We looked at 62 pig­geries where the virus had been detect­ed and some loca­tions where the virus had also been detect­ed in mos­qui­toes, along with water­bird and fer­al pig habi­tats, rain­fall and temperature.

Some of the results were unex­pect­ed. Pig­geries were at high­est risk of an out­break when the num­ber of dif­fer­ent water­bird species in their loca­tion was “just right”. If there were too few or too many, the risk of an out­break was reduced.

A group of pigs in a muddy yard.
Fer­al and domes­tic pigs can be infect­ed with Japan­ese encephali­tis virus and also infect mos­qui­toes that feed on them. Cameron Webb (NSW Health Pathology)

High rain­fall and flood­ing pro­vid­ed excel­lent con­di­tions for mos­qui­toes, with tem­po­rary wet­lands and flood­ed areas pos­ing a greater risk than per­ma­nent wetlands.

Tem­po­rary wet­lands may have pro­vid­ed habi­tat for water­birds whose nor­mal habi­tat and move­ment pat­terns were dis­rupt­ed due to the exten­sive La Niña flooding.

Or per­haps per­ma­nent wet­lands sup­port a greater diver­si­ty of aquat­ic life (includ­ing ani­mals that eat mos­qui­toes) that helped keep mos­qui­to num­bers low­er than tem­po­rary waterbodies.

So what might happen this summer?

The return of El Niño is expect­ed to bring below aver­age rain­fall and above aver­age tem­per­a­tures. But that can be unpre­dictable. Wet­lands are already dry­ing up. Bush­fires have replaced floods.

Mos­qui­to pop­u­la­tions are expect­ed to decline sharply. Sur­veil­lance pro­grams of state and ter­ri­to­ry health author­i­ties, such as New South Wales and Vic­to­ria, are already report­ing mos­qui­to pop­u­la­tions far low­er than pre­vi­ous seasons.

So we may not see as much Japan­ese encephali­tis this sea­son. But that doesn’t mean it will dis­ap­pear completely.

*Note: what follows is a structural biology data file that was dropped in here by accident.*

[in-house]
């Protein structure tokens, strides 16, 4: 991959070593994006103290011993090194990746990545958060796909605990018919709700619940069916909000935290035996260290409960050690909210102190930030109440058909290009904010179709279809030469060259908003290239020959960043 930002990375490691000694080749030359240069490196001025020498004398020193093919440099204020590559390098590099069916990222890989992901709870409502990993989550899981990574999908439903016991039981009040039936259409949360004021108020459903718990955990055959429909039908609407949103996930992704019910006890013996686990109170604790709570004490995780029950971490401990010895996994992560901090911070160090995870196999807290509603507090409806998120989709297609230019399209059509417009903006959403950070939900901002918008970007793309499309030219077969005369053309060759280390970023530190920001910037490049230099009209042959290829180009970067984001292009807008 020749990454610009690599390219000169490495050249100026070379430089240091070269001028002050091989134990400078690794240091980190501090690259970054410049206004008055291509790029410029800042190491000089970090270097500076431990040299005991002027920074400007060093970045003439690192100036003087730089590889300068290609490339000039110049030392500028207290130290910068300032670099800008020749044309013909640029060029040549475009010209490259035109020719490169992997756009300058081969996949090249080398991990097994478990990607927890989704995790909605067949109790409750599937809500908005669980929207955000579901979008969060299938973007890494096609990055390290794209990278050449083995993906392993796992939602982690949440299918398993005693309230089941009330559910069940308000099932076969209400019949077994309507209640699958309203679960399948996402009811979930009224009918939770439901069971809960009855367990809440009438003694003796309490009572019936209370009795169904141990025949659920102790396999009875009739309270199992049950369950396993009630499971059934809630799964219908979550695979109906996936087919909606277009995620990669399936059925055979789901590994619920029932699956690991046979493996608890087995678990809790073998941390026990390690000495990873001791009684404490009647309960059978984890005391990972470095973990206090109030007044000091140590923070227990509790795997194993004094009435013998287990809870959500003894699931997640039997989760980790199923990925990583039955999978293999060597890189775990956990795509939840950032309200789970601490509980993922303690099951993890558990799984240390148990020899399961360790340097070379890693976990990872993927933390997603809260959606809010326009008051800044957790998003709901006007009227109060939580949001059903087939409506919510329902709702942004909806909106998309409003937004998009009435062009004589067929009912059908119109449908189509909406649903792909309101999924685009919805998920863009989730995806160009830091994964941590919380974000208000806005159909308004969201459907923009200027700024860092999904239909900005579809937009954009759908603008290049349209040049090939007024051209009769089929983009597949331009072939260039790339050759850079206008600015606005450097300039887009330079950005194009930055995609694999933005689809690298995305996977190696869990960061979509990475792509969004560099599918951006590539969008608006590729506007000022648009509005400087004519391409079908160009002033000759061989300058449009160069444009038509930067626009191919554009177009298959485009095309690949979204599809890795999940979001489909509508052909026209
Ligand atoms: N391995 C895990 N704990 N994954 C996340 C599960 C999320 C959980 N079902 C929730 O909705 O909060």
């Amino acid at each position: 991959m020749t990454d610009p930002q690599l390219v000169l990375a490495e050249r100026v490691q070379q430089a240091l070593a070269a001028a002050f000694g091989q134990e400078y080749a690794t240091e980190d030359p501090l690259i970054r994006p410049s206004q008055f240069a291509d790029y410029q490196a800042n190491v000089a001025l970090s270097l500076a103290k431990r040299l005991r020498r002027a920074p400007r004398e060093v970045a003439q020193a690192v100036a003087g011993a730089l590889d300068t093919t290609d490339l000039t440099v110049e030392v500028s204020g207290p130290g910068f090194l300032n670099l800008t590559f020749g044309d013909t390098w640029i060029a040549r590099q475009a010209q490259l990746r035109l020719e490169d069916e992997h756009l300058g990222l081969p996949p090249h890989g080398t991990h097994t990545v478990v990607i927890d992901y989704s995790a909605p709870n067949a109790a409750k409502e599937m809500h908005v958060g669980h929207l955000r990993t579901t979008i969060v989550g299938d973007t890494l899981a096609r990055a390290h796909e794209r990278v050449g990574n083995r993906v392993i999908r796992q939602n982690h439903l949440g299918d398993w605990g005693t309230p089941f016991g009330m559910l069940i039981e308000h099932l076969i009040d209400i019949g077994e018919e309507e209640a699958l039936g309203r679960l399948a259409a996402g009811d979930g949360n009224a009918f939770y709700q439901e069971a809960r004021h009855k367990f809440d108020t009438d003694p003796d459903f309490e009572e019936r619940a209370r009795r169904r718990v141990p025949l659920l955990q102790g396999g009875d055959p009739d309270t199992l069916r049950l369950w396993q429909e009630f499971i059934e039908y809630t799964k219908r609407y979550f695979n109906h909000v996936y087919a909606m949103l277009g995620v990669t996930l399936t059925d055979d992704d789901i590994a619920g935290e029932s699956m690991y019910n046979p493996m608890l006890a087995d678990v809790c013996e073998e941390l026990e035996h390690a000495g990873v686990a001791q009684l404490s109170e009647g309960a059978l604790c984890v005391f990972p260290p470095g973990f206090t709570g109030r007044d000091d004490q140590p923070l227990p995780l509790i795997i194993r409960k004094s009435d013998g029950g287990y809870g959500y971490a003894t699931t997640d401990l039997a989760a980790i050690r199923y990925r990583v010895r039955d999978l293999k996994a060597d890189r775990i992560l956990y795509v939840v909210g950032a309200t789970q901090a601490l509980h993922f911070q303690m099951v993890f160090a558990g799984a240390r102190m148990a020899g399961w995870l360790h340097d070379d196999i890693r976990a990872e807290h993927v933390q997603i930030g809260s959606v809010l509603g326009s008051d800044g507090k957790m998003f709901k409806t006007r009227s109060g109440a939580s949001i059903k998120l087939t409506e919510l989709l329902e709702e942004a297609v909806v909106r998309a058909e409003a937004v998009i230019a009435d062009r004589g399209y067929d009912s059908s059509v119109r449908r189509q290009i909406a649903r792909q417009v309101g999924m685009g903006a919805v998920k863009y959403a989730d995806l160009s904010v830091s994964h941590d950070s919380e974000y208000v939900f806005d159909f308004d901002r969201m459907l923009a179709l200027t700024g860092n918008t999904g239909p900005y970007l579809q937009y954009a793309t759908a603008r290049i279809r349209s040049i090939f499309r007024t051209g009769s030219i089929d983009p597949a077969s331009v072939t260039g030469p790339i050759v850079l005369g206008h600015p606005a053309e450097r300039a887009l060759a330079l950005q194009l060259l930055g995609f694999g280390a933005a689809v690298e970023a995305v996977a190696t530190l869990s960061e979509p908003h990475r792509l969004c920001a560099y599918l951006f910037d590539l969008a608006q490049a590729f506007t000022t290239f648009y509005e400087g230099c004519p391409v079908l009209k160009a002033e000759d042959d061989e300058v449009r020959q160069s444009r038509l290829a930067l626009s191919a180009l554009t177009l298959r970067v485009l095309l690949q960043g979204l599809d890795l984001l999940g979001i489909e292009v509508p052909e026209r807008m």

It doesn’t mat­ter how hot and dry it gets, mos­qui­toes are resilient and will per­sist. They’ll seek out the same envi­ron­ments where water remains. So too will water­birds and fer­al pigs.

Author­i­ties are also on alert for the return of Ross Riv­er virus along the coast. Despite the low­er rain­fall, the mos­qui­toes that live in salt­wa­ter wet­lands will thrive fol­low­ing flood­ing by high tides, espe­cial­ly “king tides”.

Com­bined with extreme weath­er, even dur­ing hot and dry sum­mers, out­breaks of Ross Riv­er virus can occur.

How can you reduce your chance of getting these viruses?

To pro­tect your­self and fam­i­ly from mos­qui­to bites and mos­qui­to-borne disease:

Cameron Webb, Clin­i­cal Asso­ciate Pro­fes­sor and Prin­ci­pal Hos­pi­tal Sci­en­tist, Uni­ver­si­ty of Syd­ney; Michael Walsh, Senior Lec­tur­er of Infec­tious Dis­ease Epi­demi­ol­o­gy, Uni­ver­si­ty of Syd­ney, and Vic­to­ria Brookes, Lec­tur­er in Epi­demi­ol­o­gy and One Health, Uni­ver­si­ty of Sydney

This arti­cle is repub­lished from The Con­ver­sa­tion under a Cre­ative Com­mons license. Read the orig­i­nal arti­cle.